When news that Dominic left us spread, our yard was filled with friends and family here to help bear the burden of grief and loss.
Our house was bursting with people and food and phone calls-more coming and going than our gravel lane had seen in a lifetime of living up in the woods.
It was beautiful and terrible all at the same time. Beautiful because we were not alone in our sorrow and terrible because it was due to that sorrow they were here.
In those days between the accident and the funeral I was boundary-less.
People hugged me, fed me, cleaned my house, cut my grass, tended the animals, asked me questions, told me stories and I just accepted it-whatever “it” was-because I was utterly unable to do anything else.
But in the weeks that followed, as the pain made itself more at home in my heart-as it expanded to fill every nook and crevice-I realized that I had to put up some fences.
My oldest son was getting married just a couple months after the accident.
There’s a lot of stuff to do for a wedding as most folks know. So I got a phone call one week after Dominic’s funeral and the person on the other end launched into a long saga regarding a minor detail and expected me to 1) listen attentively; 2) care as deeply as they did about something that absolutely didn’t matter; and 3) join with them in light-hearted, laughter-filled banter.
I just. couldn’t. do. it.
So I didn’t.
I politely but firmly explained that I was unable to continue the conversation and that in future they needed to contact me through my son. I promised I was 100% committed to making the wedding happen, to doing my part and to being as happy as possible on the day.
But until then, unless it was a true emergency, please leave me alone.
Drawing a boundary created space for me to DO what needed to be done without the added burden of extra emotional baggage.
Before Dominic left us I was a “yes” person.
Need help with an event? Why, sure I’m available.
Need someone to take your Sunday School class? Absolutely.
Keep your toddler? Just drop him off-we’ll play with the critters all day.
Phone call counselor and Homeschool Help Hotline-that was me.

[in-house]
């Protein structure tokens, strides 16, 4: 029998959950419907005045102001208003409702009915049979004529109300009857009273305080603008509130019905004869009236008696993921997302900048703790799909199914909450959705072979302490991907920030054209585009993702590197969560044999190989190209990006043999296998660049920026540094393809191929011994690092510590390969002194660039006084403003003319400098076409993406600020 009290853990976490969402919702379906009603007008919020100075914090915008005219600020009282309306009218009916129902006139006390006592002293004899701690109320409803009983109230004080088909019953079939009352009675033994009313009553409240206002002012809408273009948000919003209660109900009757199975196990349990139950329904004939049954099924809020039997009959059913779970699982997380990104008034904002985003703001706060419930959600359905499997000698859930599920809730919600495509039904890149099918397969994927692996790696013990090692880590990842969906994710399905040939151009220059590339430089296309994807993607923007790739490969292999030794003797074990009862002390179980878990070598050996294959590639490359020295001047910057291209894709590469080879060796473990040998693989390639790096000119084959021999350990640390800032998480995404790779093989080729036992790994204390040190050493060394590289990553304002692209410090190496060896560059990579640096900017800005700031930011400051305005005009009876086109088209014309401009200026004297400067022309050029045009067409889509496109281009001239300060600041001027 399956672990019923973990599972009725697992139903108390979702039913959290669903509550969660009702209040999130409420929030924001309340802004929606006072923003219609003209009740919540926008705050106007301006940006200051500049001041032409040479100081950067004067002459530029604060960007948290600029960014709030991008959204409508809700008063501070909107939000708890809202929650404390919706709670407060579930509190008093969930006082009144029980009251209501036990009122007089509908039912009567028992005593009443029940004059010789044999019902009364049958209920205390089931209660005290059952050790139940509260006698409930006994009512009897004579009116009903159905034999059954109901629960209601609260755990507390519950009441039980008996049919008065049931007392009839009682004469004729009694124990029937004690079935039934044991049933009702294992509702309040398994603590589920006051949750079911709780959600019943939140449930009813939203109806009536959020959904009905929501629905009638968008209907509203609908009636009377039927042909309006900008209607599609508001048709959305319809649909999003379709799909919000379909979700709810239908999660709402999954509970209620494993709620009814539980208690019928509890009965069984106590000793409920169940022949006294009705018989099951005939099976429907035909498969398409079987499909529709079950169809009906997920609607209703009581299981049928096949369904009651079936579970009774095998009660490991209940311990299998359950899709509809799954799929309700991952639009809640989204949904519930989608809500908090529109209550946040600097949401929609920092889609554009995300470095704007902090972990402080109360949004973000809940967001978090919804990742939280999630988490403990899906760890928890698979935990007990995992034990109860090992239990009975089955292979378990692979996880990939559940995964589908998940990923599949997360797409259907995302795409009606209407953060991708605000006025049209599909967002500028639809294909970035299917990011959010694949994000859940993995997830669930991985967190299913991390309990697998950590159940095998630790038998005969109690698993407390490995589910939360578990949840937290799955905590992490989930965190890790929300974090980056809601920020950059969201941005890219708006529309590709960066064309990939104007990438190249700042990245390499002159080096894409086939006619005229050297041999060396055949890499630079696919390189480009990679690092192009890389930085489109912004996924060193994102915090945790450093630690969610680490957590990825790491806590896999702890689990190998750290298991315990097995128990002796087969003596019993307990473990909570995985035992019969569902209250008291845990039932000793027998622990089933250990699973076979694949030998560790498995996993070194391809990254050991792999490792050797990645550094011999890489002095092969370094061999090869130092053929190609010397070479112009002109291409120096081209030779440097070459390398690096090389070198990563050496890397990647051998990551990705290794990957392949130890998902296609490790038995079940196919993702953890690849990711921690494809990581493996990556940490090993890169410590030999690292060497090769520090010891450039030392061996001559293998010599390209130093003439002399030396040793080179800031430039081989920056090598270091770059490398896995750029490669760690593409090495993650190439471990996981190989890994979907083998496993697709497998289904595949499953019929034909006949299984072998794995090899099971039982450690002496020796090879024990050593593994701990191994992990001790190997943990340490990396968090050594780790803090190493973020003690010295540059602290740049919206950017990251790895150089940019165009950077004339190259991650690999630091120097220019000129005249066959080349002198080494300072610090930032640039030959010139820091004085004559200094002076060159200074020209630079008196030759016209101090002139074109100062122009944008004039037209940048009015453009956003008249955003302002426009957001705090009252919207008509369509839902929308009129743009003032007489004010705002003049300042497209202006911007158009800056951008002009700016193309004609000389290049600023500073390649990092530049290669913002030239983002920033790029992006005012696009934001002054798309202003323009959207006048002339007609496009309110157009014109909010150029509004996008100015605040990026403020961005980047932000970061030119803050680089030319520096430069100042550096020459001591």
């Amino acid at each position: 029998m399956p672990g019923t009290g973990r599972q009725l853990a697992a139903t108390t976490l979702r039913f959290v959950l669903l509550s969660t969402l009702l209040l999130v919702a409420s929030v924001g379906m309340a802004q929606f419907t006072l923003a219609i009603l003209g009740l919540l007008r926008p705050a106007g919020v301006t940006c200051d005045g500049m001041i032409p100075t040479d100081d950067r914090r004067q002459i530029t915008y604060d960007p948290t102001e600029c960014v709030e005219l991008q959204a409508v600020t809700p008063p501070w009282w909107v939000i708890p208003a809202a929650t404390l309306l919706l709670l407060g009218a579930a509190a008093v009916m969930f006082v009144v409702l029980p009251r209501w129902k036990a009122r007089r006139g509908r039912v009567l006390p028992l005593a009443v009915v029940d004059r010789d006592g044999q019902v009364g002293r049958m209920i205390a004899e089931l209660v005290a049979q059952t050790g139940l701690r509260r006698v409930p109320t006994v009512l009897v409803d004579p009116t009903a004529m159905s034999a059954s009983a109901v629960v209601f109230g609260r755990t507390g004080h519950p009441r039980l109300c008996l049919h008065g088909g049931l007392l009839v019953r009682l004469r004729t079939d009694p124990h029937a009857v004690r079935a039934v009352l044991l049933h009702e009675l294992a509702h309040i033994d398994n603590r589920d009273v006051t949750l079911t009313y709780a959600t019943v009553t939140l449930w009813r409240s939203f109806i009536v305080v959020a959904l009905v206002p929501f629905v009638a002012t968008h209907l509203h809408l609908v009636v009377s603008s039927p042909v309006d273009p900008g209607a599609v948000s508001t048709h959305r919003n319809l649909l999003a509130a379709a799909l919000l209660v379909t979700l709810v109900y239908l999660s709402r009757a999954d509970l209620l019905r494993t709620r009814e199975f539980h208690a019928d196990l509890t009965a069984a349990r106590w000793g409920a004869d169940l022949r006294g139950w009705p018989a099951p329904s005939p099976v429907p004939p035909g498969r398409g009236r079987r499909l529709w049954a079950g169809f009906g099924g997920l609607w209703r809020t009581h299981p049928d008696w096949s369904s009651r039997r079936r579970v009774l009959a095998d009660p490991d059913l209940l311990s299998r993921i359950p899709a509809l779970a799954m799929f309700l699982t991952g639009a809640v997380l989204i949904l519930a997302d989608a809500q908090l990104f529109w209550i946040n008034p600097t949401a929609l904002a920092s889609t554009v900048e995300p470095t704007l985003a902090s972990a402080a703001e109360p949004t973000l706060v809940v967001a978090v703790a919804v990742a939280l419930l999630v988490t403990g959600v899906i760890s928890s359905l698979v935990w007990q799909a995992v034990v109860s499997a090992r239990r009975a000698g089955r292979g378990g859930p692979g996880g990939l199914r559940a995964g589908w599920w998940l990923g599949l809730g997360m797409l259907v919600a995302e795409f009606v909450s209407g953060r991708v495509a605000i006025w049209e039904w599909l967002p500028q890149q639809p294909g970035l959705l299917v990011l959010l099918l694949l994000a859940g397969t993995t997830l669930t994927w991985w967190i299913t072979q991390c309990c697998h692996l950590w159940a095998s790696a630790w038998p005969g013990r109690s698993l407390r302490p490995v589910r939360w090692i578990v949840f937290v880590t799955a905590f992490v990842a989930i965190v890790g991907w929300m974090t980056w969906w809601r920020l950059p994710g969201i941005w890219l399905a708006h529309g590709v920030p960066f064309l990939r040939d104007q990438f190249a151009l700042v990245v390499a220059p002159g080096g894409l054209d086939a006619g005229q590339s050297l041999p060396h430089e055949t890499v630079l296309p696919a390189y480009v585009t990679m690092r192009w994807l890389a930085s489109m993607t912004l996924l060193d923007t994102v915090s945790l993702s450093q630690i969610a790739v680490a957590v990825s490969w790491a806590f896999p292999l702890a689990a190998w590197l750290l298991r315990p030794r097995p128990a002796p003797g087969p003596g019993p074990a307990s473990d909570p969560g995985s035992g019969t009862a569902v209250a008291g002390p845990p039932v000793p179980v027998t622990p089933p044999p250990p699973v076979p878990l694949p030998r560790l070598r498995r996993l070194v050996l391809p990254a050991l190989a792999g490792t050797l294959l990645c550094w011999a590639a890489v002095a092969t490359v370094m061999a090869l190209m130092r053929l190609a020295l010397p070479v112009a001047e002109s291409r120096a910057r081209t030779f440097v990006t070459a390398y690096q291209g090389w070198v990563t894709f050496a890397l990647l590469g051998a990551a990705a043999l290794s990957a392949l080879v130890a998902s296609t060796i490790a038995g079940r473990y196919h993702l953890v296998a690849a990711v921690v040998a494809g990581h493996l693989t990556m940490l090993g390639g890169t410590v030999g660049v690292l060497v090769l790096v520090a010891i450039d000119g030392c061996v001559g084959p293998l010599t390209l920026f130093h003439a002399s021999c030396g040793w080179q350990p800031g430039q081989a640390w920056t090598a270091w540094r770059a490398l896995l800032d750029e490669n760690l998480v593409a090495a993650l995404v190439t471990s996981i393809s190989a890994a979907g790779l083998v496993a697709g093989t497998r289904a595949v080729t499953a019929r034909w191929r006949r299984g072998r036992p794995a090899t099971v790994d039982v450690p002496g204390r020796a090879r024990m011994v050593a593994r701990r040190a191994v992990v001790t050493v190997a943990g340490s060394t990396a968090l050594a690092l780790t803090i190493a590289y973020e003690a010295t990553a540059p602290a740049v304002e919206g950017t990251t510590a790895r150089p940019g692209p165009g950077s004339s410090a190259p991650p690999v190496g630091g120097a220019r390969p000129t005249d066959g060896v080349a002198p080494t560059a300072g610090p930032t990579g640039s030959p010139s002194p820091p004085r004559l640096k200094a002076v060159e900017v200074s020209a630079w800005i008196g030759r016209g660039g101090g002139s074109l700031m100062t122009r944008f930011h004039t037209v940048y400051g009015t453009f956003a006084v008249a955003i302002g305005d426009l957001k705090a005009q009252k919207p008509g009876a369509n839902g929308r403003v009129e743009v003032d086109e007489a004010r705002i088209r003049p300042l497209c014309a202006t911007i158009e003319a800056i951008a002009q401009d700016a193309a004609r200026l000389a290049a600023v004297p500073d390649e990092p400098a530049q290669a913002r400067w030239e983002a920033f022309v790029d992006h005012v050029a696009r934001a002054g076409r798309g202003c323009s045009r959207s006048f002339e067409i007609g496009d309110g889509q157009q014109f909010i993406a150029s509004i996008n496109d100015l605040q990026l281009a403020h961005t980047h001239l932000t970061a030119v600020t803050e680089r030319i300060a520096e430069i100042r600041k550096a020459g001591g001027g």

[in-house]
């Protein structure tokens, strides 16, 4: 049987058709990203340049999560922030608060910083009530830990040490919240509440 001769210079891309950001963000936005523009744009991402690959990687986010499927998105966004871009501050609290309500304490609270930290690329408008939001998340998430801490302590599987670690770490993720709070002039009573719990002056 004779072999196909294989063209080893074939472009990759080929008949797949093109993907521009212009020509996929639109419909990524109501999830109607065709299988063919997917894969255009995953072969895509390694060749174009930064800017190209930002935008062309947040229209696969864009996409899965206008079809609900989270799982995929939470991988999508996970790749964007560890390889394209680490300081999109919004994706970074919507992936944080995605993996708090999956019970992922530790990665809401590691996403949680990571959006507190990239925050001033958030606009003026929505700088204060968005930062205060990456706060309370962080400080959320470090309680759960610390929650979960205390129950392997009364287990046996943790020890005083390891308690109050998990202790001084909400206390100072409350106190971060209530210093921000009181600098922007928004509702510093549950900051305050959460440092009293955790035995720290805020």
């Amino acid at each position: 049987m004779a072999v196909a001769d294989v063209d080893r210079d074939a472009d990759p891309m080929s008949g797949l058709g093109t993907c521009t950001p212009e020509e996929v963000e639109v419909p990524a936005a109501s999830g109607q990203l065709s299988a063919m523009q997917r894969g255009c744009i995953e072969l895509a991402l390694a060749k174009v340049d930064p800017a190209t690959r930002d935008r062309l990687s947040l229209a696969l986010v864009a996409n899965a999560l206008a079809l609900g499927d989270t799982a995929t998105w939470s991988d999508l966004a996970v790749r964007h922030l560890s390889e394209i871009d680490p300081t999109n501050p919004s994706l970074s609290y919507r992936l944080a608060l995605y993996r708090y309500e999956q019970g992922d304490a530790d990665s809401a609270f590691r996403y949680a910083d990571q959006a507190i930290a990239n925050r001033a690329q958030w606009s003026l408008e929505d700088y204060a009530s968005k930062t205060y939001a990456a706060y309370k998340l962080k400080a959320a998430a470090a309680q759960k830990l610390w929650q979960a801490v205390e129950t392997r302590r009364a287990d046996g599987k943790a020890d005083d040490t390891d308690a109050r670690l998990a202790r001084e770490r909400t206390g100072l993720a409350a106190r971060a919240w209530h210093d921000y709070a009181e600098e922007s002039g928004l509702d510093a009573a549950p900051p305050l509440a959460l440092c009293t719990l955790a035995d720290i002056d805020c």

I’ve learned that if I am to have the energy needed to do necessary things, I have to protect my heart. I am too weak to carry everyone else’s burdens. If I am going to survive this journey I’ve got to prioritize.
I still listen.
I still help.
But I do it in a more healthy way-with respect for myself as well as others.
It is OK to say, “No.” And I don’t have to offer a reason. It’s a complete sentence all on its own.
All of my children had urged me over the years to draw boundaries. But I had grown from a parent-pleasing first born into a people pleasing adult and I just couldn’t do it.
Dominic even crafted a wire sign that hung on my kitchen curtains in the shape of a cursive “no”.
He made me repeat the mantra: Lack of planning on your part does not constitute an emergency on my part.
He’d be proud of me for finally taking his advice.
6 thoughts on “No. It’s a Complete Sentence.”
I am still like this now 28 months on but I find people don’t always “get”it. Church seems to be one of the places where because I’ve always made time to do all sorts of things, the expectation is – that will continue. Sometimes it’s just too much after I have kept my “mask” on at work during the day. I’m tired, tired of my brave face, tired of making everyone comfortable around me when I just want to curl up and cry and never stop.
I got multiple “emergency” phone calls like this, too, during the week following our son’s crash. The calls were mainly for my input on truly minor things you really don’t want to trouble the mother of the deceased with, ever. Thankfully, the grief fog I was engulfed in kept me from getting too angry, but it was, nevertheless, very hard to comprehend the oblivion some folks were operating from. I wish someone had put some “fences” up for us. We were just too stunned to do anything but go with the flow.
I guess we were all hurting and I can only chalk this behavior up to people wanting everything to be the same when it most certainly was not, nor would it ever be. The grieving parent is the first one to understand this. Others may never. Hopefully my response to them was merciful and grace-filled. I’m not sure I remember.
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I’m sure you did the best you could and that it was enough. I think there are many reasons people are clueless-sometimes it’s a function of lack of life experience and sometimes it’s a function of them never having been challenged by someone before. I try to extend grace, but I’ve learned the hard way that sometimes it just has to be a firm, “no”.
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